18. A system comprising:
a computer generated hologram (CGH) design plane; and
a computing device configured to:
represent a surface of a three dimensional object by a facet, where the facet is non co-planar with the CGH design plane;
impose a grid defining a set of nodes upon the facet;
associate object points with the set of nodes;
change an orientation of the facet to include a common global origin in the CGH design plane, where the facet is parallel with the CGH design plane;
display the three dimensional object.
19. The system according to claim 18, where the computing device further configured to:
draw a smallest rectangular boundary box on the grid that encloses the facet.
20. The system according to claim 18, where the computing device is further configured to:
displace the object points by a distance that is determined in a computer generated random or computer generated pseudo random manner.
21. The system according to claim 18, where the computing device is further configured to:
represent a neighboring surface of the three dimensional object by a second facet, where the second facet is non co-planar with the facet;
impose a second grid upon the second facet; and
change an orientation of the second facet to include the common global origin in the CGH design plane, where the second facet is parallel with the CGH design.
22. The system according to claim 21, where the grid and the second grid share the common global origin.
23. The system according to claim 8, where each node is equidistant from its six nearest neighbors.
24. The system according to claim 18, where the computing device is further configured to:
displace the object points away from their associated nodes in a direction parallel to the CGH design plane.
25. A computer generated hologram (CGH) system for representing a three dimensional object in a computer system and for displaying the object in three dimensions in a form of a computer generated hologram, the CGH system comprising:
a CGH design plane;
a surface of the object approximated by a set of planar facets;
a grid defining a set of nodes imposed upon each of the facets, where each grid imposed on each facet has a common origin and orientation relative to a global origin having rotated the facet into a plane parallel to the CGH design plane; and
a plurality of object points each associated with a node of the set of nodes, where each object point is moved away from its associated node on the plane of the facet, and where the computer generated hologram is displayed such that a totality of the object points is used as the representation of the object.
26. The system according to claim 25, where the grid is comprised of equilateral triangles such that each node of the grid is equidistant from each of the six nearest neighbors to that node.
27. The system according to claim 25, where a boundary of the distance of movement of each object point is between 0.18 and 0.4 times the separation distance between neighboring nodes of the grid.
28. The system according to claim 25, where a direction of the movement is decided in a computer generated random or a computer generated pseudo random manner.
29. The system according to claim 25, where, after moving each object point away from its associated node on the plane of the facet, the facet is rotated back into a plane that is non co-planar with the CGH design plane parallel to the surface.
30. The system according to claim 25, where a direction of the movement of each object point is decided in a random or a pseudo random manner.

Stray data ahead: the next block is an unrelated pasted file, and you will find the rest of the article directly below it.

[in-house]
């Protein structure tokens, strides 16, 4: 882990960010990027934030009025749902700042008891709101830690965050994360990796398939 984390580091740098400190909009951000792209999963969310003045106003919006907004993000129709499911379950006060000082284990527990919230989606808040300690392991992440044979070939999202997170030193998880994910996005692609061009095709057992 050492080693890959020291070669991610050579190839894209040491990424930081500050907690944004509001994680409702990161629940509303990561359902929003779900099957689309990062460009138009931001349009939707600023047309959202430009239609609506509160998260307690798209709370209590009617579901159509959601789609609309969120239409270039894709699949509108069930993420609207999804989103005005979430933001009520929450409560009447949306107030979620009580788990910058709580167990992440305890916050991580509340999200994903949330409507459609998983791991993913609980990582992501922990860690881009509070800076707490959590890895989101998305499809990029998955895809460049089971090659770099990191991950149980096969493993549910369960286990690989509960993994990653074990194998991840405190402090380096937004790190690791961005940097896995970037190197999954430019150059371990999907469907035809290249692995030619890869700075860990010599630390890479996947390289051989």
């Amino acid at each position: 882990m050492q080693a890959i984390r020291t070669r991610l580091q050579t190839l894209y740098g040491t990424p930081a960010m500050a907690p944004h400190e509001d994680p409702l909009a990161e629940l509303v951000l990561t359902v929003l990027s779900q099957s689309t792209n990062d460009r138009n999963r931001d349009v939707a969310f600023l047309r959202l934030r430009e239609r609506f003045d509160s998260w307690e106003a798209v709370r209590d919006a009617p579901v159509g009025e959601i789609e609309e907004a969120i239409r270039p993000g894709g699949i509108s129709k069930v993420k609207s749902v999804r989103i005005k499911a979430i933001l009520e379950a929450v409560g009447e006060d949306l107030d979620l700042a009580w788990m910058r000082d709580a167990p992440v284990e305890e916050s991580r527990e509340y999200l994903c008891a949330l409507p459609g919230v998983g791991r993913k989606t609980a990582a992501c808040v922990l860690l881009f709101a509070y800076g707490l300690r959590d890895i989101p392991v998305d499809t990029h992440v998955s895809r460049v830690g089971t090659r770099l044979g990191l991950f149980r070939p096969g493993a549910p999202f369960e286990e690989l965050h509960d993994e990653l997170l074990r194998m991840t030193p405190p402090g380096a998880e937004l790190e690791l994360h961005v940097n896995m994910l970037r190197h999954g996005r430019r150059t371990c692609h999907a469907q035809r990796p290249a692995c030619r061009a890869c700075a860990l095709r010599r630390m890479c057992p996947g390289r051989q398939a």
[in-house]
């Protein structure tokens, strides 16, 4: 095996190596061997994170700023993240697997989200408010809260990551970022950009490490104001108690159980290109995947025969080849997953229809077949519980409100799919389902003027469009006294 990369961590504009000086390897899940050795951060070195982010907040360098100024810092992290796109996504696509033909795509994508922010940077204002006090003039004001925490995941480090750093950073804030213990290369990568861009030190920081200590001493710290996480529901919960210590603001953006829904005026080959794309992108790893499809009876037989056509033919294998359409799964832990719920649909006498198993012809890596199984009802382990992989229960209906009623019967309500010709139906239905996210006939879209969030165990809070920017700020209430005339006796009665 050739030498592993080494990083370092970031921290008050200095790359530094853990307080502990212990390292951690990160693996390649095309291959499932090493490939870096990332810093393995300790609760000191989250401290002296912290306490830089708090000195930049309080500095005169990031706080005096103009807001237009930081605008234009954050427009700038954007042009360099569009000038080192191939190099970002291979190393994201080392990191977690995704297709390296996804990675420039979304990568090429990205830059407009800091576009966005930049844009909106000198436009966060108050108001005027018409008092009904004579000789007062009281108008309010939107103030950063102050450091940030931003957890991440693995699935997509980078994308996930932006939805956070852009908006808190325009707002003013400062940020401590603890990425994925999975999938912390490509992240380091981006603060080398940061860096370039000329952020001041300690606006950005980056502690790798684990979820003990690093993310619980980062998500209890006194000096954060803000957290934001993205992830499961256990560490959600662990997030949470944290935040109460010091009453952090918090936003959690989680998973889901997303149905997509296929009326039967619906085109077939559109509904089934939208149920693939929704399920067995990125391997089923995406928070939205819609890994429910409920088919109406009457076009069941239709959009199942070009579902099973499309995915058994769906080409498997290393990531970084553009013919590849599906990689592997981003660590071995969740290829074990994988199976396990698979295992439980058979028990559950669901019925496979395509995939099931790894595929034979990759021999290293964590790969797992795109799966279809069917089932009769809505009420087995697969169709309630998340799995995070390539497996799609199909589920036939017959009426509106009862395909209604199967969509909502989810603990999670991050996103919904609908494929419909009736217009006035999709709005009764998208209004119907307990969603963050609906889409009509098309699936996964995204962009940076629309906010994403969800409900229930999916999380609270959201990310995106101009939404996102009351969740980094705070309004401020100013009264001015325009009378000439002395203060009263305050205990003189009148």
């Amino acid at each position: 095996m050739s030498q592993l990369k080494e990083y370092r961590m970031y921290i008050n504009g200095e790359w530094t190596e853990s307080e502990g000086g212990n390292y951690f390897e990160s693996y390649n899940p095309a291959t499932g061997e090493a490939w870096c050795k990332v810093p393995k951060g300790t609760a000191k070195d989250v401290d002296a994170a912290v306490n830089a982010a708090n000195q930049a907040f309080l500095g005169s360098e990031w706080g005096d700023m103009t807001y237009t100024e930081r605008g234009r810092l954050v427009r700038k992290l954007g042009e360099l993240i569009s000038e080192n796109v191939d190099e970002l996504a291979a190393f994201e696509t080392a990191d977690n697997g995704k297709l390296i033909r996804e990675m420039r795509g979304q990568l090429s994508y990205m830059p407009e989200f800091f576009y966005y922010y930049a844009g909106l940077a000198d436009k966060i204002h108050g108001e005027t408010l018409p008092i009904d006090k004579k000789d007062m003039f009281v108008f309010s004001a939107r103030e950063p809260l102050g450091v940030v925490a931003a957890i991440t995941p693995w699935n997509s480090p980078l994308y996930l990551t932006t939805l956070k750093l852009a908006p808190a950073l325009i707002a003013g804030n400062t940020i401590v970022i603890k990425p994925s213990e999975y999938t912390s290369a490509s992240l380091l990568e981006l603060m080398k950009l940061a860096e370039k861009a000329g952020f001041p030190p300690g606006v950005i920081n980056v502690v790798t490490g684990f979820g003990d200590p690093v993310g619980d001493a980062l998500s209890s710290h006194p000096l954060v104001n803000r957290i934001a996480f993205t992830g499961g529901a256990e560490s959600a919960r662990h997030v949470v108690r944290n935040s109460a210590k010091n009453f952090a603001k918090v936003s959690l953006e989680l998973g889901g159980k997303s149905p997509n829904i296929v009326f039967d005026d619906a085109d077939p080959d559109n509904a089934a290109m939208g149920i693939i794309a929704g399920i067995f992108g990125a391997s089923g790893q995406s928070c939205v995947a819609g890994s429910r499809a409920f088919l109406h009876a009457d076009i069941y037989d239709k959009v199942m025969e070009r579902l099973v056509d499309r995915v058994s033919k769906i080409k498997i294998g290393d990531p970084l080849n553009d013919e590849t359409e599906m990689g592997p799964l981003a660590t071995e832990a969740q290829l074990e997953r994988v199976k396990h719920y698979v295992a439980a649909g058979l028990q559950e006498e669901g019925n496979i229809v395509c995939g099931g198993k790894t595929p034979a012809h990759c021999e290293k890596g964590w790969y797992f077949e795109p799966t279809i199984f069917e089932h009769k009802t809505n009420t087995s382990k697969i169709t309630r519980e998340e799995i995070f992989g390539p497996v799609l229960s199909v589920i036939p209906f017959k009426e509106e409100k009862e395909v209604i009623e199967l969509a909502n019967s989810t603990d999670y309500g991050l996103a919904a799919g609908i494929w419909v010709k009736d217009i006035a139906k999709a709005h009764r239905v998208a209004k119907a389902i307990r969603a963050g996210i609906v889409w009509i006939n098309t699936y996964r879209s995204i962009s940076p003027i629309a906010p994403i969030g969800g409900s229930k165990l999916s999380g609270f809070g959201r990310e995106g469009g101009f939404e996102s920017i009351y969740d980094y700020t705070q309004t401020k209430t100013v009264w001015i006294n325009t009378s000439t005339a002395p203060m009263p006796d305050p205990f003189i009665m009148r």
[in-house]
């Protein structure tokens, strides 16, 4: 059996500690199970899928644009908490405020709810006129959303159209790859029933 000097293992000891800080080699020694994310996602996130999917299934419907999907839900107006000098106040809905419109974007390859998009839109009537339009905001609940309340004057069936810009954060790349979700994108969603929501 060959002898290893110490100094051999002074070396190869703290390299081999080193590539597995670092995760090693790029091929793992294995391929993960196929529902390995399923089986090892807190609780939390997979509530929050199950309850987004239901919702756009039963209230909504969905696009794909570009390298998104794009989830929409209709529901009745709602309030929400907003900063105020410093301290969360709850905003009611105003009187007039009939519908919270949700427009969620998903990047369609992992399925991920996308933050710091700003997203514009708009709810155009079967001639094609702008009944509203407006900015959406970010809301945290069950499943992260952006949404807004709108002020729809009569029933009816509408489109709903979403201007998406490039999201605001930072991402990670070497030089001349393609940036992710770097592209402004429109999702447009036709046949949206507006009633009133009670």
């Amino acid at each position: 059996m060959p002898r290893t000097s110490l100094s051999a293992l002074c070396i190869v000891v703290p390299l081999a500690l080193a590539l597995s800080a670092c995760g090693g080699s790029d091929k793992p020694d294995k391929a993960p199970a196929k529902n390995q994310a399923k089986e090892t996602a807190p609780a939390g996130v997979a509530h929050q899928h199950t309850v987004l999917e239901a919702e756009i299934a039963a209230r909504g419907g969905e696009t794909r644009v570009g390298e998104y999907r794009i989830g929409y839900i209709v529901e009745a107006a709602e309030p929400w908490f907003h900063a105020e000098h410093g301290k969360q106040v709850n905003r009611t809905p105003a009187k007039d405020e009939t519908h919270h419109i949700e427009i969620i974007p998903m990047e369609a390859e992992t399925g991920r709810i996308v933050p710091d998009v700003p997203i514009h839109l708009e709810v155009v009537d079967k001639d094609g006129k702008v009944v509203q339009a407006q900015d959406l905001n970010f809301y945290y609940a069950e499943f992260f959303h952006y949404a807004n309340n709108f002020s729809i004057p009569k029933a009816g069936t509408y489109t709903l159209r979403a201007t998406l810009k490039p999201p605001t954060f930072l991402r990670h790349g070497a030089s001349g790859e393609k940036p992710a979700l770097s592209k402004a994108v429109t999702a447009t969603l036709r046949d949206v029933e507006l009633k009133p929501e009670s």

Description

This application is a continuation of U.S. application Ser. No. 10/415,958, now U.S. Pat. No. 7,295,200, which is a US national phase of international application PCT/GB01/04882, filed Nov. 5, 2001 which designates the US. This application claims priority to and incorporates by reference in entirety the following applications: GB0027132.0, filed on Nov. 7, 2000 and U.S. provisional application 60/247,048, filed on Nov. 13, 2000.

FIELD OF INVENTION

This invention relates to a method of, and system for, representing a three dimensional object for display on a system capable of displaying objects in three dimensions. More specifically, it relates to methods of displaying images comprising of adjoining facets, where each facet is populated, or filled, with points to give the appearance from a distance of a continuous surface.

BACKGROUND

In performing the calculations required to display a computer generated hologram (CGH) using an interference based algorithm, it is necessary to populate the object to be displayed with an array of points that, when seen from a suitable distance, appear as a continuum. These are known as object points. It is usual in computer graphics fields to quantize the object to be displayed into a series of planar facets that approximate to the actual shape. The points that make up the object are populated onto these facets. An observer viewing such an object from a sufficiently large distance will tend to see not the individual points but instead the complete object as if it were drawn with continuous lines or areas of colour. For this to occur there must be a sufficient density of points such that the eye cannot distinguish between adjacent points. The human eye can resolve two points if the angle subtended from the eye to the points is typically greater than one minute of arc (290.mu. radians). By knowing the minimum eye to object distance likely to arise, a minimum object point population density can be calculated.

The facets themselves will generally be of differing sizes and will abut each other at different angles. If the object has curves, then the smaller these facets are, the closer they are able to provide a true representation of these curved areas. The facets will then be populated with object points. Each of these points forms a basic element of the picture, and taken together, these points make up the object to be displayed.

If it is desired to show part of an image having a continuous surface, there should be no sudden changes in object point population density. On a single facet, there is no problem in obtaining such a uniform density. However, when facets are joined together at different angles, the points will, in general, not flow from one facet to the other and still keep a localised uniform density. This leads to problems of non uniform density of object points across facet boundaries: too high a density will produce a bright area, whereas too low a density will produce a dark area on the object.